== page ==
By William Schomberg and Andy Bruce

By William Schomberg and Andy Bruce


LONDON (Reuters) - Britain's consumers and businesses showed no sign of reining in their spending ahead of the country's Brexit vote in June, official data showed on Friday, adding to signs that the economy went into the referendum in strong shape.


Households increased their spending by the most since before the financial crisis in the second quarter, the Office for National Statistics said.


The data also showed investment by businesses unexpectedly rose between April and June - a period which mostly covered the run-up to the shock decision by voters to leave the European Union on June 23 - compared with the previous three months.


"Our survey returns, which include the period leading up to and immediately following the referendum, show no sign so far of uncertainty having significantly affected investment or GDP," Joe Grice, ONS chief economist, said in a statement.


Gross domestic product rose by 0.6 percent in the second quarter and was up by 2.2 percent compared with the same period last year, in line with preliminary readings and with forecasts in a Reuters poll of economists.

There have been signs that Britain's economy did not suffer an immediate sharp slowdown after the Brexit vote, mostly thanks to continued spending by consumers.

But the April-June growth rate is widely expected to be a peak compared with the coming quarters because Britain's economy is likely to slow sharply, or possibly even fall into recession, as a result of the Brexit vote, economists say.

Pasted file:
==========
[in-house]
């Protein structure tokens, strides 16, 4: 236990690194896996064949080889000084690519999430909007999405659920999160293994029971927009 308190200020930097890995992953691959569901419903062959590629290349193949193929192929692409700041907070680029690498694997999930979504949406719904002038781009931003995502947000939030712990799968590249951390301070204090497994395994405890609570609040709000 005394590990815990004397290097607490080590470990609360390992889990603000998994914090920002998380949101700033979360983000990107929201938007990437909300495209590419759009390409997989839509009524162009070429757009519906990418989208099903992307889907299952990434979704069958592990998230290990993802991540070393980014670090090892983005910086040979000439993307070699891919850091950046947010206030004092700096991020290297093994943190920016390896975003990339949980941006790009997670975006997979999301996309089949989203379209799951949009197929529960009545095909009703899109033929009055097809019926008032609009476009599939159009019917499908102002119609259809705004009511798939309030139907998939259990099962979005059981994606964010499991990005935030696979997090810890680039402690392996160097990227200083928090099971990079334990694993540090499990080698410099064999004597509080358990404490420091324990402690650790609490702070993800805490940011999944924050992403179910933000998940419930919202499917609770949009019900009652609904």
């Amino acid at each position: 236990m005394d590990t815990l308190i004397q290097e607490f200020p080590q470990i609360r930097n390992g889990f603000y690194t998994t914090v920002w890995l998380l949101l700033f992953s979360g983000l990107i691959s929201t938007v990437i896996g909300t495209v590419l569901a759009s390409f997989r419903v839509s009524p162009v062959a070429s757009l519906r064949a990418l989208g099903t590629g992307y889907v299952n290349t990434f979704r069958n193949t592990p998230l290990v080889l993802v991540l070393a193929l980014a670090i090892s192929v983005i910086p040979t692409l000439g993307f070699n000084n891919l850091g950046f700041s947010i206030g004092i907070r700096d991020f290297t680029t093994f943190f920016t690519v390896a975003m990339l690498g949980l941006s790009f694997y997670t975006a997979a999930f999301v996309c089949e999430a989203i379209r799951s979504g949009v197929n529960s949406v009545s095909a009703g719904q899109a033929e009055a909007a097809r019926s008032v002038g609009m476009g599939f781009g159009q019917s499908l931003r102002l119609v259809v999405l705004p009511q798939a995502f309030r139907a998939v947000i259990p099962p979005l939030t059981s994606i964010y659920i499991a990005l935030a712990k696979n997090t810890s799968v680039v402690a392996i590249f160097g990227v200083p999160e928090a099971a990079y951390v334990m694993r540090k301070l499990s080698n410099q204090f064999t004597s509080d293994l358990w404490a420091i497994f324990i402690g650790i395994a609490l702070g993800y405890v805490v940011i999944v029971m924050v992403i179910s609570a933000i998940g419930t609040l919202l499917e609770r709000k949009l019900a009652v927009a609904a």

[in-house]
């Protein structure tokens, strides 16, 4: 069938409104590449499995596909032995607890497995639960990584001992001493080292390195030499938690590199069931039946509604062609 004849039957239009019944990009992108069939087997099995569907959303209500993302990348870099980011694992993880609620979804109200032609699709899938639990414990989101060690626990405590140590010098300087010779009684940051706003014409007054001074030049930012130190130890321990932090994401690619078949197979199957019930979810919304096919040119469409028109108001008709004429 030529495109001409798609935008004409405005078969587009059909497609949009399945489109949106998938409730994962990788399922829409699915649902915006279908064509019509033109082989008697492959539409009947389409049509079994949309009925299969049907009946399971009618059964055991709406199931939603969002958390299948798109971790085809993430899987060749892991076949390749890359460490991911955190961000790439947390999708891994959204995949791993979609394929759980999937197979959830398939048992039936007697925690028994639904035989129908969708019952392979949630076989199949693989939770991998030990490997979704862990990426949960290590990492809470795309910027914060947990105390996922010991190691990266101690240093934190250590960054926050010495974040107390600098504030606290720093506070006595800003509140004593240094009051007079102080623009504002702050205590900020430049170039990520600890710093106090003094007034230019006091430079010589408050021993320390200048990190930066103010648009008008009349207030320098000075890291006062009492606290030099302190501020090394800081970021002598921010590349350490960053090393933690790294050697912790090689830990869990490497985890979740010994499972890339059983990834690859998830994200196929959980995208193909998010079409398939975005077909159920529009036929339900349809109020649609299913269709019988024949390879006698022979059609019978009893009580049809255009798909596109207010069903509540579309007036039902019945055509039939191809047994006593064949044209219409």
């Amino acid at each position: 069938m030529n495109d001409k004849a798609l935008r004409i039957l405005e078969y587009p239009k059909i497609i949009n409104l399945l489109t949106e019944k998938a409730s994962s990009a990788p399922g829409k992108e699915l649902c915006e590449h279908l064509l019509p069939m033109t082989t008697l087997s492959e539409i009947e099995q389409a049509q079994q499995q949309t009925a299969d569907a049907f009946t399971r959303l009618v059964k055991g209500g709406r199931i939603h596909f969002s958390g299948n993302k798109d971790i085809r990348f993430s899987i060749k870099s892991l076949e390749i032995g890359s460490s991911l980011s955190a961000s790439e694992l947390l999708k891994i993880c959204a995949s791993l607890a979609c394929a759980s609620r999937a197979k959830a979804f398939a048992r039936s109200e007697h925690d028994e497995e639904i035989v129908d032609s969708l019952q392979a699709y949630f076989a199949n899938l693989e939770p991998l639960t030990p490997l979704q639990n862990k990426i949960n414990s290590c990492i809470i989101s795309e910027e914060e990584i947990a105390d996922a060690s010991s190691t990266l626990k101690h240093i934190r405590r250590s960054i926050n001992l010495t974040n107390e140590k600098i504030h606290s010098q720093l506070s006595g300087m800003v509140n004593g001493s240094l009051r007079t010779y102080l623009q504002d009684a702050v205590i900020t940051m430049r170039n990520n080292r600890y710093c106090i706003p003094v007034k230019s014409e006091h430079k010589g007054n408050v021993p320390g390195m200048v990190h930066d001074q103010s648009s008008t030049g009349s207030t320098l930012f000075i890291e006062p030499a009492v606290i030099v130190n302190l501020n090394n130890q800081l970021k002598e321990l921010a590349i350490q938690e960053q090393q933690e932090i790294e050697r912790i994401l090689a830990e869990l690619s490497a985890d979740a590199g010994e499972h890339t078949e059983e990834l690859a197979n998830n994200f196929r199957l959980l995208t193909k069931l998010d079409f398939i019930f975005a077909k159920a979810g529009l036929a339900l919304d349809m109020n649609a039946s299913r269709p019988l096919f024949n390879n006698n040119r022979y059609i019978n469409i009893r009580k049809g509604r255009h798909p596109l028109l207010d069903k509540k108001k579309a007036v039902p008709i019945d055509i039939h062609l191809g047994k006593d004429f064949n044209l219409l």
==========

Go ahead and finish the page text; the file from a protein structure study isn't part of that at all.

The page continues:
The ONS data showed that during the second quarter the economy was its strongest in April before remaining flat in may and June.


Spending by households, who drove Britain's economic recovery over the past three years, rose by 0.9 in the three months to June compared with the first quarter, the strongest increase since the July-September period of 2014, the ONS said.

In annual terms, a 3.0 percent increase in household spending was the strongest rise since the end of 2007.

Business investment increased by 0.5 percent on the quarter, confounding expectations in the Reuters poll for a fall and reversing a decrease in the first three months of the year.

In year-on-year terms, business investment was down 0.8 percent, matching a similar fall in the first quarter. It was the first consecutive fall in business investment in annual terms over two quarters since late 2009 and early 2010.

The Bank of England and the International Monetary Fund said earlier this year there were signs that uncertainty about the Brexit referendum was weighing on investment.

Some major investors in Britain, such as carmaker Nissan, have said their investment plans will hinge on the country's future trading arrangements, but others have pressed ahead with expansion and takeovers.

The ONS data showed trade dragged on overall economic growth in Britain in the April-June period but there have been signs that the post-referendum slump in the value of the pound is giving exporters some help.

A survey published this week showed manufacturers' export orders rising at their fastest pace in two years in August.

(Writing by William Schomberg; editi9ng by Ralph Boulton)